Prescription drug manufacturers who introduce a new prescription drug to market at a wholesale cost that exceeds the threshold set for a specialty drug under the Medicare Part D program1 are required to notify OSHP within three days after the release of the drug in the commercial market. Within 30 days of the notice to OSHP, the manufacturer also must provide certain information to OSHP, including a description of the marketing and pricing plans used in the launch of the new drug in the United States and internationally, the estimated volume of patients that may be prescribed the drug, and whether the drug was granted a breakthrough therapy designation or priority review by the FDA prior to final approval.

This requirement takes effect January 1, 2018. The law specifies that violations are punishable by a civil penalty equal to $1,000 a day for every day the notice is delayed beyond the specified reporting period.

Co-Pay Coupon Ban

AB-265 contains two provisions that prohibit prescription drug manufacturers from offering programs that reduce the out-of-pocket expenses associated with an individual’s health coverage, such as a copayment, coinsurance, or deductible (insurance out-of-pocket expenses).

First, Section 132000 prohibits prescription drug manufacturers from offering discounts, repayments, product vouchers, or other reductions in the individual’s out-of-pocket expense if an individual’s health coverage covers a lower cost generic drug that is therapeutically equivalent to the prescription drug. This prohibition applies to discount programs for prescription drugs that have been nationally available for three months.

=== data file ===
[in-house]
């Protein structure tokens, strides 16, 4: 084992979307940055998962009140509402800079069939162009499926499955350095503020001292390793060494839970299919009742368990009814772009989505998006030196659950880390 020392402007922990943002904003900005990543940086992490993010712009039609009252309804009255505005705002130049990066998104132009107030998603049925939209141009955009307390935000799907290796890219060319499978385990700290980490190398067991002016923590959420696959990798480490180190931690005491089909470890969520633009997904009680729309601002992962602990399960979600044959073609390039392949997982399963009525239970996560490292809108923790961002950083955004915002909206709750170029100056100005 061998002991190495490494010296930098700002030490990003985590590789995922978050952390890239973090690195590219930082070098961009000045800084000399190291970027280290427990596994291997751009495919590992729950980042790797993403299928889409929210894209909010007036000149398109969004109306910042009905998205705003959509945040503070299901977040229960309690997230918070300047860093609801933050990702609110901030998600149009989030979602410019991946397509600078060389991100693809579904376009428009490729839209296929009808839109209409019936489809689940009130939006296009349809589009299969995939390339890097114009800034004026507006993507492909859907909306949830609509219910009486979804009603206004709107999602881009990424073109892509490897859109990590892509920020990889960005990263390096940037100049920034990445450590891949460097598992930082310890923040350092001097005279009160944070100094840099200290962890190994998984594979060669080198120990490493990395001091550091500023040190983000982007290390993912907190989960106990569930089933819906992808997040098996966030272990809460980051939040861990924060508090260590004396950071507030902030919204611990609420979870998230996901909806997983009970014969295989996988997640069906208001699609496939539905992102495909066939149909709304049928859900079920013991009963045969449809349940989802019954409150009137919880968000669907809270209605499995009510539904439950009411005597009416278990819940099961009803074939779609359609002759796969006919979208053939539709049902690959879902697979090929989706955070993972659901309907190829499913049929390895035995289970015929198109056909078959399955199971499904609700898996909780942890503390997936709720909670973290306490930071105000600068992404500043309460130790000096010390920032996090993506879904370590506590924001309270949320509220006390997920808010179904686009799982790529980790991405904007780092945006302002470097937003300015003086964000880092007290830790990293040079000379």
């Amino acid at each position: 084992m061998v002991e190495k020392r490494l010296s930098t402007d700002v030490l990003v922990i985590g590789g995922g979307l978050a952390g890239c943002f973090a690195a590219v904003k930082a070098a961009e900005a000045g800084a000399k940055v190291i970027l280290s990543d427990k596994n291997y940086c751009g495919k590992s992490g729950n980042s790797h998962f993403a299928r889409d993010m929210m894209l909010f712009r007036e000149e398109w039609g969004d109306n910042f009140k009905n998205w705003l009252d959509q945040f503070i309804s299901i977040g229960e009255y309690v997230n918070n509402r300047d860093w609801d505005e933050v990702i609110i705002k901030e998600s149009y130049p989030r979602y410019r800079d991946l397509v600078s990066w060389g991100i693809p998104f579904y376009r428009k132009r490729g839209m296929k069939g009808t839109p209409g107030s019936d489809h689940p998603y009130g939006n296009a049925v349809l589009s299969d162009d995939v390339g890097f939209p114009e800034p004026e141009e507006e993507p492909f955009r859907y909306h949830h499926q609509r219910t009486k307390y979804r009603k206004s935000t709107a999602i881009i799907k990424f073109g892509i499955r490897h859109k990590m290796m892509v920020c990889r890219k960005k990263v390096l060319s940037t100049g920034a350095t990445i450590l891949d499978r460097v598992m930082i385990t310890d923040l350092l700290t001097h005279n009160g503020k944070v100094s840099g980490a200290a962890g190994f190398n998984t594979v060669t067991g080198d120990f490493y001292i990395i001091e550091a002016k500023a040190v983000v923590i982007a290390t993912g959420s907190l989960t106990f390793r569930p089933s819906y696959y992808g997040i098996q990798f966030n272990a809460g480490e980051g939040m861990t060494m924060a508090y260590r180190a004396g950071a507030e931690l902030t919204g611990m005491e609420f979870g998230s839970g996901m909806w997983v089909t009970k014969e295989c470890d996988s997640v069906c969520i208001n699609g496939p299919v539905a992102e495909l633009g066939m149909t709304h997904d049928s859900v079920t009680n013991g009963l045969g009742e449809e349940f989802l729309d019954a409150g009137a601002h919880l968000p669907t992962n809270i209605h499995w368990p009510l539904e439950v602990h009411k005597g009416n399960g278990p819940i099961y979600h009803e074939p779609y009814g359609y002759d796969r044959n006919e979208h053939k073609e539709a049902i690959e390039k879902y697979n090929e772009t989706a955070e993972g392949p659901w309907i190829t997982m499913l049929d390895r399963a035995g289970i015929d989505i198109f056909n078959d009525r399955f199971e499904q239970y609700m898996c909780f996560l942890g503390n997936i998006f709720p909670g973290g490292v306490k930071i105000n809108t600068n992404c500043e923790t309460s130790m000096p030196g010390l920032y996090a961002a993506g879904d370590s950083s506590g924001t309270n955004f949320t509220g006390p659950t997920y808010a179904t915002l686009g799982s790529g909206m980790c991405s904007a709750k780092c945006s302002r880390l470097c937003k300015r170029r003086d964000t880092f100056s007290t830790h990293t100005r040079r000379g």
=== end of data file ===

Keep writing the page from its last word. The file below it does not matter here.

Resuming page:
Second, Section 132002 prohibits prescription drug manufacturers from offering discounts to reduce insurance out-of-pocket expenses if the active ingredients in the prescription drug are contained in a lower cost non-prescription drug regulated by the FDA that is not otherwise contraindicated for the treatment of the condition for which the prescription drug is approved.

Limited exceptions apply, the most broadly relevant of which are an exception that allows prescription drug manufacturers to offer free prescription drugs if the prescription drug is free to both the patient and his or her health coverage, and an exception that specifically allows for assistance to patients provided by an independent charity patient assistance program.

AB-265 takes effect January 1, 2018.

These sweeping developments in California law will impact compliance and trade practices of pharmaceutical manufacturers throughout the United States. As pharmaceutical manufacturers begin to consider their impact, key questions include:

  1. Whether the two-year reporting period in SB-17 means pharmaceutical manufacturers will need to track reportable price increases as far back as the beginning of 2017.
  2. Whether the 60-day notice requirement in SB-17 applies to the 60-day window prior to SB-17’s effective date of January 1, 2018, requiring near immediate notice of price increases scheduled just after the new year.
  3. The potential impact of AB-265 on coupons that are already in circulation and could be redeemed following AB-265’s effective date.

With deadlines fast approaching, affected prescription drug manufacturers will need to move quickly to ensure appropriate compliance measures are in place.